Not sure about the thread but it probably discusses Chassis Stiffeners....these are readily available through Internation Auto Parts, Centerline and other Alfa parts suppliers. They supposedly make quite a difference.
I recently installed a chassis stiffener on my 92. At the same time, I replaced all the rear bushings (poly where available) and replaced a broken driveshaft support and cracked Giubo. The car is almost as solid as a coupe, its awesome! Because I did so much stuff at once, I can't say how much of the difference is in the chassis stiffener.
As I have now exhausted my budget both in dollars and in screaming in vulgar Italian from under my car, the rest of the Summer will be spent driving the hell out of it.
Next year I start on figuring out how to get the additional 50 - 75 HP to the wheels that will offset the cars weight!
I installed a chassis stiffener during my restoration but, as with others, I also completely rebuilt the entire suspension system as well. There was a discussion about this on the Alfa Digest a few months ago and the point was raised that it's almost impossible to genuinely quantify the effective results of installing the stiffener. Someone suggested driving one corner onto a ramp and using a laser level or something to measure chassis flex with and without the stiffener but even if you did that, what would those numbers mean?
The reports you get from those who have installed the stiffener, and I'll give you mine as well, are not entirely objective. After an owner spends 200+ dollars and probably an entire day working under the car on the garage floor his analysis is probably going to be somewhat biased.
So, that being said, here's my report:
The stiffener is a fairly easy "bolt on" mod that can be done in less than a day. There is one significant flaw in the instructions however that could cause you some problems. They instruct you to mount the forward plates to the steering and damper boxes first and then install the rear through bolts at the forward ends of the trailing arms. If you are off even 1/16th of an inch you're gonna be cussing after about half an hour of futile struggle. If you, instead, install the rear mounts first it is very easy to use a suitable sized punch or pry bar to align the other two holes of the forward mount plate and install the bolts.
The chassis stiffener will not eliminate cowl or "scuttle" shake but it will reduce it significantly in certain circumstances and will make quite a difference in the feel and handling characteristics that, as I said, are hard to quantify. It's also difficult to describe the changes other than to say they are positive and I wouldn't even consider removing the stiffener. You should also be aware that the stiffener is going to add about 40 pounds of weight to the car.
In my opinion it's a worthy mod. They may seem a bit pricey but these things are hand built and not stamped out en-mass by some ironworks in Shanghai. There's nothing high tech about them, you could make one yourself if you were so inclined but it would be quite a bit of work to try save a hundred bucks.
Here's a question then for you stiff chassis guys...when you drive over a little dip in the road straight ahead or encounter rough pavement, does it handle it more like "normal cars" do? My front wheels seem to handle the initial bump pretty well but by the time the chassis is done flexing the car "lands" in a different spot afterwards...with plenty of jarring and the requirement for a steering correction of some type.
I'm exaggerating a bit, the car is by no means out of control, but you know what I mean.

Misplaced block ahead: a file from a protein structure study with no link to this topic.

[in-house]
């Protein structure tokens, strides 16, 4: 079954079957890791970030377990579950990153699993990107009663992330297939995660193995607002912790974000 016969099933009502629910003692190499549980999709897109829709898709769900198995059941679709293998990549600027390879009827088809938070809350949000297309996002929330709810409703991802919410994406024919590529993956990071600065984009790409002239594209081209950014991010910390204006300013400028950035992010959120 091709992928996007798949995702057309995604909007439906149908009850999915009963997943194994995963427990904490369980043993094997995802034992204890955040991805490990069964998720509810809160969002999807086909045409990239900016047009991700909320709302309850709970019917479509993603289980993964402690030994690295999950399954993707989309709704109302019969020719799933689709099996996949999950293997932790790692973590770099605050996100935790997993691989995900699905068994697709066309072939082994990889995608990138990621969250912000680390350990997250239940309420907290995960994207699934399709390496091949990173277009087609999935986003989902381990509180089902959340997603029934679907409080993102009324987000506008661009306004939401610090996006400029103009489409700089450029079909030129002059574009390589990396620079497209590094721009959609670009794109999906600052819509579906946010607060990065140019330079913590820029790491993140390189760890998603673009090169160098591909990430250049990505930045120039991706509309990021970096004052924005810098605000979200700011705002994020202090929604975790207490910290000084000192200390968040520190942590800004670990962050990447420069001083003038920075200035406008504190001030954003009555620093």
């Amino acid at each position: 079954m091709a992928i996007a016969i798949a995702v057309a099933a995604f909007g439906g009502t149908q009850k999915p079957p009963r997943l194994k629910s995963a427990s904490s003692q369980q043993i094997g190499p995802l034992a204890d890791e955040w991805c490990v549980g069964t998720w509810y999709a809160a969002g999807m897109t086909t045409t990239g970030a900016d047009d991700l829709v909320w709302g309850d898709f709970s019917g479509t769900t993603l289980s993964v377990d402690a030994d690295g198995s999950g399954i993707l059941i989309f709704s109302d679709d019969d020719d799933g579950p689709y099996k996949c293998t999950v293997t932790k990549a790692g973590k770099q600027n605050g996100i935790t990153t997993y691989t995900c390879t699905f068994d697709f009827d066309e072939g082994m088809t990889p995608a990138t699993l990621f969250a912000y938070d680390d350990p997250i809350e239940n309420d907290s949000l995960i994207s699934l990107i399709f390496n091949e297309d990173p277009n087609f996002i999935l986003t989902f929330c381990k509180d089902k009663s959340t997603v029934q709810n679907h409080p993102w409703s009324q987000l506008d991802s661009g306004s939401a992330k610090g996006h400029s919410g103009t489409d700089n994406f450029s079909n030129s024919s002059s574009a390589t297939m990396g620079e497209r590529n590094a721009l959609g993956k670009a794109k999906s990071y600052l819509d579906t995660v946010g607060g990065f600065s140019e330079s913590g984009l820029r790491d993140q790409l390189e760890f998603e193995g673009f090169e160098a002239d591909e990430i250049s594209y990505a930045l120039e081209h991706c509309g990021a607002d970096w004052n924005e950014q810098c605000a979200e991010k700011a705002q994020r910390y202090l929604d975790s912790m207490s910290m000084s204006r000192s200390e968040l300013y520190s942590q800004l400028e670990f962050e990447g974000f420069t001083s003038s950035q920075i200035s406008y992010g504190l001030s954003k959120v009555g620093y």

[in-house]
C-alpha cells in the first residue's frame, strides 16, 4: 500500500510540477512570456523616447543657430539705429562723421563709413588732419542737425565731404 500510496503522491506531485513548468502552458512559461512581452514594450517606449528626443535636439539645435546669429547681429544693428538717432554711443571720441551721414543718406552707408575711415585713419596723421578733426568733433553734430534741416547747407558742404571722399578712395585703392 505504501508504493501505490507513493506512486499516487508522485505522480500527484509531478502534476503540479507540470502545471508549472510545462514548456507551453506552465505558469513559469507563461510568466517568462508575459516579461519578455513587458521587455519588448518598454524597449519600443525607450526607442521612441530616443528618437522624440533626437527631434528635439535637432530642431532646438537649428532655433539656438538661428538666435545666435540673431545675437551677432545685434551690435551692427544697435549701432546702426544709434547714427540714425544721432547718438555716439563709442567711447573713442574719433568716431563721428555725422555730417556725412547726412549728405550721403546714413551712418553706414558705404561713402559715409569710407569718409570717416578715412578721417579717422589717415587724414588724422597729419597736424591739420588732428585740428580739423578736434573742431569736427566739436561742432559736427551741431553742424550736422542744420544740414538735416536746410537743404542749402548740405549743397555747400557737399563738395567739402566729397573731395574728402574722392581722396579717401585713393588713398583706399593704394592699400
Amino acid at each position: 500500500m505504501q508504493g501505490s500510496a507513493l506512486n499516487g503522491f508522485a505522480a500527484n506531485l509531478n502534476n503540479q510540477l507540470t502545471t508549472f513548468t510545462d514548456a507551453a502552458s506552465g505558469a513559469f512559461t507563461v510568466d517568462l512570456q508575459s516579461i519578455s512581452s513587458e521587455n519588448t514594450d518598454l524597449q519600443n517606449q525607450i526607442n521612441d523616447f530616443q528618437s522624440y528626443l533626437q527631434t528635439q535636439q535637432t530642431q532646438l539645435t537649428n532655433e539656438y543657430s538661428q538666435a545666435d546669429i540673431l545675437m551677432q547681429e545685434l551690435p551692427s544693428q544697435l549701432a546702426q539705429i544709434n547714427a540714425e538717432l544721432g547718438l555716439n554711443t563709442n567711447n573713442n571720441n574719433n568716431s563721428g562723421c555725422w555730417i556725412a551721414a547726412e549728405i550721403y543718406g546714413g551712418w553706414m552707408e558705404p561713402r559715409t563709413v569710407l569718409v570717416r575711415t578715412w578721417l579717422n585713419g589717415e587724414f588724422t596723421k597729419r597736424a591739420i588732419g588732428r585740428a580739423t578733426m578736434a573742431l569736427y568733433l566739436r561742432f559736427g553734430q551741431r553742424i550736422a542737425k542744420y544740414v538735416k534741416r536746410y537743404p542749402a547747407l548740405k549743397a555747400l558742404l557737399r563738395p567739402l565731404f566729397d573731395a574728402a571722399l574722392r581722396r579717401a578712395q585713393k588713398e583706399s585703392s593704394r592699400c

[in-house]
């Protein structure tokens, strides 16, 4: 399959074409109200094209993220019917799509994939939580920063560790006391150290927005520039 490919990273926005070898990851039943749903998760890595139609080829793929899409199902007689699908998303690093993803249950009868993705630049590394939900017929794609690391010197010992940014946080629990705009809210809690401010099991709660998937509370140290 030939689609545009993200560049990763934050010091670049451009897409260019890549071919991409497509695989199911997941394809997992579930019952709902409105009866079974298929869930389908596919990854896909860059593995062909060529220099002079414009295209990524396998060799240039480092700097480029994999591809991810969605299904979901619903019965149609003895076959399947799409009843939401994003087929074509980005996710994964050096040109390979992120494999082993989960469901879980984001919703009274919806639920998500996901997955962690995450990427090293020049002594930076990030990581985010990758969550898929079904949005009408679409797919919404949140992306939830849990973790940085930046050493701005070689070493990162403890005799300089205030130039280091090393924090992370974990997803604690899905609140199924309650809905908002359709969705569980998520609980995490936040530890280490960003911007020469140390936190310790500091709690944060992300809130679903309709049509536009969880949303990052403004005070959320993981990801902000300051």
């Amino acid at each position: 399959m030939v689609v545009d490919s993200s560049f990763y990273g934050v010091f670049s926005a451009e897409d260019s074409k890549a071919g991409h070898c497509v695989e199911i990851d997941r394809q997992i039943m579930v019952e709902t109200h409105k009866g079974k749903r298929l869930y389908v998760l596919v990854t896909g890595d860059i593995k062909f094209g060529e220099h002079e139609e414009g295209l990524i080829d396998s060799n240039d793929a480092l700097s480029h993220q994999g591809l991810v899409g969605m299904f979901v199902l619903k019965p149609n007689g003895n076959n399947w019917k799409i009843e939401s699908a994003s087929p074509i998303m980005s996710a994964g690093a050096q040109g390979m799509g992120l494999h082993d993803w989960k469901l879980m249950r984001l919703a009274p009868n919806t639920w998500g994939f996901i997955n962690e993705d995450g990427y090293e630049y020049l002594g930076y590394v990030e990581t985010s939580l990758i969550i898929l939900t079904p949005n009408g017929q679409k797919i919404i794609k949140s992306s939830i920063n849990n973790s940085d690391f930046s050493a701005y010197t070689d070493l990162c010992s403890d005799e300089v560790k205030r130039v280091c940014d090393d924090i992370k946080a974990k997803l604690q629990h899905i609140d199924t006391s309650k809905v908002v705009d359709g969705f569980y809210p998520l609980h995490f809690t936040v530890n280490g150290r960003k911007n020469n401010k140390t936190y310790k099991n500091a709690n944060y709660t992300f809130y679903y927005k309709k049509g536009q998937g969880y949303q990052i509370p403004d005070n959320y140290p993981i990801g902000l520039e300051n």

My understanding is that the early, lighter cars (like my '69) didn't have that bad a problem (as built) with cowl shake. But by the 1980 or so, there had been so much weight added to the car in the form of big bumpers, interior bits, smog stuff, etc. that the original chassis was really becoming too flexible and needed additional stiffening. This was finally accomplished in 1982. By the time that the 4th series (91-94) cars were built, yet more weight had been added with the new interiors, A/C, power windows, etc. The factory probably should have added additional stiffening and changed the suspension somewhat, but they didn't.
So, the early cars can benefit greatly from the stiffener, especially because of improved tire technology which places more stress on the chassis, the middle year (82-89) cars benefit from the chassis stiffener for the same reason and because many folks have installed wider than stock tires and improved shocks, springs and bushings. The series 4 cars really NEED the chassis stiffener because of the greater weight.
In short...it's a good idea to install one.
Rbitzer, the reason you are "road-hopping" may have more to do with your shocks, springs and/or tires and tire pressures. What are you running in those areas?
Rob, along with what Alex said, I would definitely recomend that you check the rear bushings. With approximately 60K on my 92 the trailing arm bushings were virtually non existant and the trunnion bushings were not far behind. This caused the kind of behavior that you described. If I hit a bump while cornering the entire rear end would just shift over.
Now its like a go kart, it just goes where I point it. It absorbs bumps in the road almost as well as my Eclipse coupe.
I'll have to pull some tires and take a look around. I've looked at them before and they seemed to be "ok." In other words, the bushings looked 12 years old but not rotting to the core either. Same with the shocks & springs...its all original equipment in the suspension department so maybe this fall I can spend some time & money freshening things up a bit.
Its by no means all over the road but I tend to take it easy in the tight turns just in case I hit a good size rut.
Nice to hear that the car responds well to new equipment though. It always stinks to spend a lot of money and feel nothing new in a car's performance.